It has become common knowledge to many that Juventus could sell Cristiano Ronaldo or Paulo Dybala this summer. This is a case of moving on one of the best players of this generation or selling perhaps their best performer in the 2019-20 season. That is always going to be easier said than done.
Over the last few years, clubs like Barcelona and Manchester United have taken criticism for mismanagement of fees, wages and for their inability to move players on at the right time. It has cost them in domestic and European football and their current situations clearly suggest that. Now Juve are treading on a similar path, stuck with high-earning has-been stars. As a result, there has been an increasing urge for the Old Lady to cut their squad back.
No-one really knows what Andrea Pirlo will bring to the table in a tactical sense. Indications are that the Italian would use a similar system to Maurizio Sarri’s 4-3-3, but the detailed nuances remain unclear. With no positions being fixed for any player, this comes as a good chance to re-evaluate and for Pirlo to build a team around his system and not the other way around. Sarri wasn’t always allowed that freedom, as the need for a revamp wasn’t realised.
Ronaldo was seen as the final piece of the jigsaw in what turned out to be Max Allegri’s last season in Turin. He was meant to be that missing part of a team that had aspirations to win the Champions League after having reached the final twice. That hasn’t quite happened, and the jigsaw seems further away than ever from completion.
That is down to Juve’s inability to move others on at the right time and sense the moment for transition. In terms of goals, Ronaldo has justified the fee that he arrived for, and if the revolution of the squad was carried out in the right way, Juve could have gone further in the Champions League in the last two seasons as well.
Dybala could have easily been at Manchester United or Tottenham at this point. Last summer, Juve saw him as a pawn to ease up the wage bill and get some money to bring someone like Mauro Icardi in. Contrary to what Juve wanted, Dybala was always insistent on staying (and still is). He knuckled down, worked his socks off and finished as the MVP of the entire Serie A season. That says a lot about the Argentine’s mentality - something Ronaldo himself could relate to.
Numbers wise, Dybala was the league’s most creative player after the Atalanta trio of Josip Ilicic, Ruslan Malinovskyi and Papu Gomez. That is a reflection of how Ronaldo may not have come so close to Ciro Immobile if not for Dybala’s creative abilities around him. That was under Sarri though, and Pirlo’s homecoming offers a fresh chance for the Bianconeri to throw the tactical nuances out of the window and address the financial stagnation in the team.
The main worry for Juve is that they have an ageing side with players that earn more than their potential worth. Ronaldo isn’t one of them. Douglas Costa is, Sami Khedira is and Blaise Matuidi was too - before his move to MLS. Even though those players are younger than Ronaldo, they don’t offer one crucial thing that Ronaldo still brings at 35. That isn’t scoring goals, leadership or the winning mentality. It is the marketability of himself and of Juventus as a club.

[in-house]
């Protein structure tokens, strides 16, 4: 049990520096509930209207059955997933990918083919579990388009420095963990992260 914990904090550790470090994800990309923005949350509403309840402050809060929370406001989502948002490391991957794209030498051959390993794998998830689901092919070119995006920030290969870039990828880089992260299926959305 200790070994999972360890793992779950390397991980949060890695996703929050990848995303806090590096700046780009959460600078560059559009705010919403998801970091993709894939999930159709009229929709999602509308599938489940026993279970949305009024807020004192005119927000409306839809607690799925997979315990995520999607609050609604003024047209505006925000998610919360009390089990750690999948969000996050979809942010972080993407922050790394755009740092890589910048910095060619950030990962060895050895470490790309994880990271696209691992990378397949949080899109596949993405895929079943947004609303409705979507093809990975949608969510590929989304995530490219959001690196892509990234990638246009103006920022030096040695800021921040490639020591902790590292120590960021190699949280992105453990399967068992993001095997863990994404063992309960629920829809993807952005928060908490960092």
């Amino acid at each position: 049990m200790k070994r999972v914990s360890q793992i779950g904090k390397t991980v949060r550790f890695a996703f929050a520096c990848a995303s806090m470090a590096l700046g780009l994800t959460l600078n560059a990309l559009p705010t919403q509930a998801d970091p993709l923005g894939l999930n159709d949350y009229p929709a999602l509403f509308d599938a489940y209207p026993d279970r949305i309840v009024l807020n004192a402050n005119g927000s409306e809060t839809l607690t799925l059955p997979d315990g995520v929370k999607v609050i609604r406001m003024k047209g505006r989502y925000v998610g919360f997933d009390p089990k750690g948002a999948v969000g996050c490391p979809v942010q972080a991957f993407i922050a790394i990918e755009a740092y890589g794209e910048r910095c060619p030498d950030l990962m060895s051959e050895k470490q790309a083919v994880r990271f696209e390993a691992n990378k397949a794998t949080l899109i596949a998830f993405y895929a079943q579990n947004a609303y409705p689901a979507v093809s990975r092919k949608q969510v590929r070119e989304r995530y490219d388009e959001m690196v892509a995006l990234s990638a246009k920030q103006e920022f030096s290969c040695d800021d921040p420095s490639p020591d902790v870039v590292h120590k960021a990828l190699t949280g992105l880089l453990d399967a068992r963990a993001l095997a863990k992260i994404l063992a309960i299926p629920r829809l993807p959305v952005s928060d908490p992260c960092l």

That marketability which he offers was one of the big reasons why Juve knocked on Jorge Mendes’ door in the summer of 2018. The Bianconeri’s thirst for becoming the superclub that Real Madrid or Barcelona were led them to sign Ronaldo too. He didn’t just bring the experience of winning the Champions League multiple times. His signing was meant to increase Juve’s ticket revenues and shirt-sales and the signing made an off-pitch impact too.
The Old Lady didn’t quite know what they were getting with Sarri in their hunt for Champions League glory and, in hindsight, it was a bad move. But Pirlo’s appointment could be another hint at Juve’s chase for marketability and the urge to become a superclub. A well-loved legend of the game will attract the eyeballs like Ronaldo’s signing did. That is again a hint of where Fabio Paratici, Pavel Nedved and Andrea Agnelli want to take the club. The image of Ronaldo is crucial to that path.
That isn’t disrespectful to Dybala at all. La Joya is a magical footballer and deserved to be called Juve’s best player last season too. But last summer was a clear reflection of how Paratici doesn’t see Dybala as an untouchable commodity, despite all the value that he carries on the pitch. He will never sell as many jerseys as Ronaldo.
To make matters worse, his wage demands are reportedly out of Juve’s limits and the contract renewal period couldn’t have come at a worse period for Dybala either. Juve want to lower their wage bill and with the effects of the pandemic rolling on, it will be pretty tough to stretch their limits. On top of that, his performances on the pitch can help Juve reap success like it did last season, but the direction Juve are heading into, other factors will be taken into consideration, and not all of them are about football.
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